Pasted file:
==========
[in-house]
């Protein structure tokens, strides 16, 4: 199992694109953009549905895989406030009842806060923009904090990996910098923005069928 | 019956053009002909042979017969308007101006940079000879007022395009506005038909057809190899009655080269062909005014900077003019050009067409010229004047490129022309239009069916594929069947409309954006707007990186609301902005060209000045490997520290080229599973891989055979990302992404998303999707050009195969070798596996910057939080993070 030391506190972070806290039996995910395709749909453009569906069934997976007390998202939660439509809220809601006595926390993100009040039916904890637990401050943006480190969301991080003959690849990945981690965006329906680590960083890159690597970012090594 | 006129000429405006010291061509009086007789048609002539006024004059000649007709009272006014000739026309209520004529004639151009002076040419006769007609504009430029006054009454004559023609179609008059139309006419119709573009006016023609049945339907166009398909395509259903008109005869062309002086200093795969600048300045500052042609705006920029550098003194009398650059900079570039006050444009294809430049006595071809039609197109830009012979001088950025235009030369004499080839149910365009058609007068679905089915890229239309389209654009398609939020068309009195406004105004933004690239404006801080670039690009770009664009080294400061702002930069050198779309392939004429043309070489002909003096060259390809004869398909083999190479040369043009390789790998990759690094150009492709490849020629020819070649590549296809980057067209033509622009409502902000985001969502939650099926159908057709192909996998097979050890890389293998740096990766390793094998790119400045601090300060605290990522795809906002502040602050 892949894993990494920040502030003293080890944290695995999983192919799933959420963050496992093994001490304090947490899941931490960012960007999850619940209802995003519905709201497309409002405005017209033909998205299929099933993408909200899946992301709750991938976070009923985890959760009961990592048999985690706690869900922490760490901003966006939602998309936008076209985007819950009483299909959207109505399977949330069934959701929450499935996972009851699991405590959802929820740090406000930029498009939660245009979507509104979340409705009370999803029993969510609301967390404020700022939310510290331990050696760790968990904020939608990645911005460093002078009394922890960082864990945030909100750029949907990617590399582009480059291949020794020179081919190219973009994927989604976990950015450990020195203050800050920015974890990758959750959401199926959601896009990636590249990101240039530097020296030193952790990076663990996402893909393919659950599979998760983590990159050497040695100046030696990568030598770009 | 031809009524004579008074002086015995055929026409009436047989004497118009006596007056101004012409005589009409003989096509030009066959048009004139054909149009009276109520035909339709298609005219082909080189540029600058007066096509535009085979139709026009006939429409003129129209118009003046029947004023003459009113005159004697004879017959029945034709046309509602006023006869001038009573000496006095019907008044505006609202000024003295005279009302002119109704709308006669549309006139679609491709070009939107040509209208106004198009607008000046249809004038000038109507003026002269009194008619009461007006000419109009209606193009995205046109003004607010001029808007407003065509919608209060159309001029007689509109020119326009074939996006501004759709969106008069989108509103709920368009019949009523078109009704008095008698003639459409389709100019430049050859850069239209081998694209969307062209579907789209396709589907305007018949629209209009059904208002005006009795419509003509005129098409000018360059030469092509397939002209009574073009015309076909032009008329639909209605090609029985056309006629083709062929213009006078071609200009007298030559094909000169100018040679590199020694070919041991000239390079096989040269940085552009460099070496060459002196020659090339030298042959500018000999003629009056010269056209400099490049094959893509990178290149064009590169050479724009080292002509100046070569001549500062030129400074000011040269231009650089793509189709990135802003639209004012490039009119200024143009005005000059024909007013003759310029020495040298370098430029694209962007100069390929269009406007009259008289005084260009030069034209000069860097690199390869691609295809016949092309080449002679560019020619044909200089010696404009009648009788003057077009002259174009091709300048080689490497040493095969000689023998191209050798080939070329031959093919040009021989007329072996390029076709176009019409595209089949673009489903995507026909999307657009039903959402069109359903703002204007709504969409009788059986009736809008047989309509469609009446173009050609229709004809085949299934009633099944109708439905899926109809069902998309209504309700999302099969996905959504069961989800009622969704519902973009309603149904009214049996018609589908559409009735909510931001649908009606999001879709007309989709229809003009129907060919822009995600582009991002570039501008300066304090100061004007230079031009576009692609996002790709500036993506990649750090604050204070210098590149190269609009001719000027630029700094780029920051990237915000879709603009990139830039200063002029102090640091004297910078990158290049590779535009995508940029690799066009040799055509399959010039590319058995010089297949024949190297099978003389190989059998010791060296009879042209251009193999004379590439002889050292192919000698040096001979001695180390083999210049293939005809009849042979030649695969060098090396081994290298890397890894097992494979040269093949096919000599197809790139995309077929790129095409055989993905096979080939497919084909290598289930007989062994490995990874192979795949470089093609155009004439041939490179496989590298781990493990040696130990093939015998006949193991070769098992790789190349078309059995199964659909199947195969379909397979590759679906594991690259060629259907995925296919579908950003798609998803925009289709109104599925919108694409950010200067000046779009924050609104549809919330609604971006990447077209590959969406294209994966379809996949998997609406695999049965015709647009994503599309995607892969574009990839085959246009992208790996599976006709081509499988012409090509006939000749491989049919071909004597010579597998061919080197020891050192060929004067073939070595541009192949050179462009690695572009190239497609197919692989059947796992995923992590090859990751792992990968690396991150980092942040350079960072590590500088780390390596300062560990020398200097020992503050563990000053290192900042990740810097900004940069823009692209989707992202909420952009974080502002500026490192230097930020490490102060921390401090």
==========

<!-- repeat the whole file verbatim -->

[in-house]
């Protein structure tokens, strides 16, 4: 199992694109953009549905895989406030009842806060923009904090990996910098923005069928 | 019956053009002909042979017969308007101006940079000879007022395009506005038909057809190899009655080269062909005014900077003019050009067409010229004047490129022309239009069916594929069947409309954006707007990186609301902005060209000045490997520290080229599973891989055979990302992404998303999707050009195969070798596996910057939080993070 030391506190972070806290039996995910395709749909453009569906069934997976007390998202939660439509809220809601006595926390993100009040039916904890637990401050943006480190969301991080003959690849990945981690965006329906680590960083890159690597970012090594 | 006129000429405006010291061509009086007789048609002539006024004059000649007709009272006014000739026309209520004529004639151009002076040419006769007609504009430029006054009454004559023609179609008059139309006419119709573009006016023609049945339907166009398909395509259903008109005869062309002086200093795969600048300045500052042609705006920029550098003194009398650059900079570039006050444009294809430049006595071809039609197109830009012979001088950025235009030369004499080839149910365009058609007068679905089915890229239309389209654009398609939020068309009195406004105004933004690239404006801080670039690009770009664009080294400061702002930069050198779309392939004429043309070489002909003096060259390809004869398909083999190479040369043009390789790998990759690094150009492709490849020629020819070649590549296809980057067209033509622009409502902000985001969502939650099926159908057709192909996998097979050890890389293998740096990766390793094998790119400045601090300060605290990522795809906002502040602050 892949894993990494920040502030003293080890944290695995999983192919799933959420963050496992093994001490304090947490899941931490960012960007999850619940209802995003519905709201497309409002405005017209033909998205299929099933993408909200899946992301709750991938976070009923985890959760009961990592048999985690706690869900922490760490901003966006939602998309936008076209985007819950009483299909959207109505399977949330069934959701929450499935996972009851699991405590959802929820740090406000930029498009939660245009979507509104979340409705009370999803029993969510609301967390404020700022939310510290331990050696760790968990904020939608990645911005460093002078009394922890960082864990945030909100750029949907990617590399582009480059291949020794020179081919190219973009994927989604976990950015450990020195203050800050920015974890990758959750959401199926959601896009990636590249990101240039530097020296030193952790990076663990996402893909393919659950599979998760983590990159050497040695100046030696990568030598770009 | 031809009524004579008074002086015995055929026409009436047989004497118009006596007056101004012409005589009409003989096509030009066959048009004139054909149009009276109520035909339709298609005219082909080189540029600058007066096509535009085979139709026009006939429409003129129209118009003046029947004023003459009113005159004697004879017959029945034709046309509602006023006869001038009573000496006095019907008044505006609202000024003295005279009302002119109704709308006669549309006139679609491709070009939107040509209208106004198009607008000046249809004038000038109507003026002269009194008619009461007006000419109009209606193009995205046109003004607010001029808007407003065509919608209060159309001029007689509109020119326009074939996006501004759709969106008069989108509103709920368009019949009523078109009704008095008698003639459409389709100019430049050859850069239209081998694209969307062209579907789209396709589907305007018949629209209009059904208002005006009795419509003509005129098409000018360059030469092509397939002209009574073009015309076909032009008329639909209605090609029985056309006629083709062929213009006078071609200009007298030559094909000169100018040679590199020694070919041991000239390079096989040269940085552009460099070496060459002196020659090339030298042959500018000999003629009056010269056209400099490049094959893509990178290149064009590169050479724009080292002509100046070569001549500062030129400074000011040269231009650089793509189709990135802003639209004012490039009119200024143009005005000059024909007013003759310029020495040298370098430029694209962007100069390929269009406007009259008289005084260009030069034209000069860097690199390869691609295809016949092309080449002679560019020619044909200089010696404009009648009788003057077009002259174009091709300048080689490497040493095969000689023998191209050798080939070329031959093919040009021989007329072996390029076709176009019409595209089949673009489903995507026909999307657009039903959402069109359903703002204007709504969409009788059986009736809008047989309509469609009446173009050609229709004809085949299934009633099944109708439905899926109809069902998309209504309700999302099969996905959504069961989800009622969704519902973009309603149904009214049996018609589908559409009735909510931001649908009606999001879709007309989709229809003009129907060919822009995600582009991002570039501008300066304090100061004007230079031009576009692609996002790709500036993506990649750090604050204070210098590149190269609009001719000027630029700094780029920051990237915000879709603009990139830039200063002029102090640091004297910078990158290049590779535009995508940029690799066009040799055509399959010039590319058995010089297949024949190297099978003389190989059998010791060296009879042209251009193999004379590439002889050292192919000698040096001979001695180390083999210049293939005809009849042979030649695969060098090396081994290298890397890894097992494979040269093949096919000599197809790139995309077929790129095409055989993905096979080939497919084909290598289930007989062994490995990874192979795949470089093609155009004439041939490179496989590298781990493990040696130990093939015998006949193991070769098992790789190349078309059995199964659909199947195969379909397979590759679906594991690259060629259907995925296919579908950003798609998803925009289709109104599925919108694409950010200067000046779009924050609104549809919330609604971006990447077209590959969406294209994966379809996949998997609406695999049965015709647009994503599309995607892969574009990839085959246009992208790996599976006709081509499988012409090509006939000749491989049919071909004597010579597998061919080197020891050192060929004067073939070595541009192949050179462009690695572009190239497609197919692989059947796992995923992590090859990751792992990968690396991150980092942040350079960072590590500088780390390596300062560990020398200097020992503050563990000053290192900042990740810097900004940069823009692209989707992202909420952009974080502002500026490192230097930020490490102060921390401090």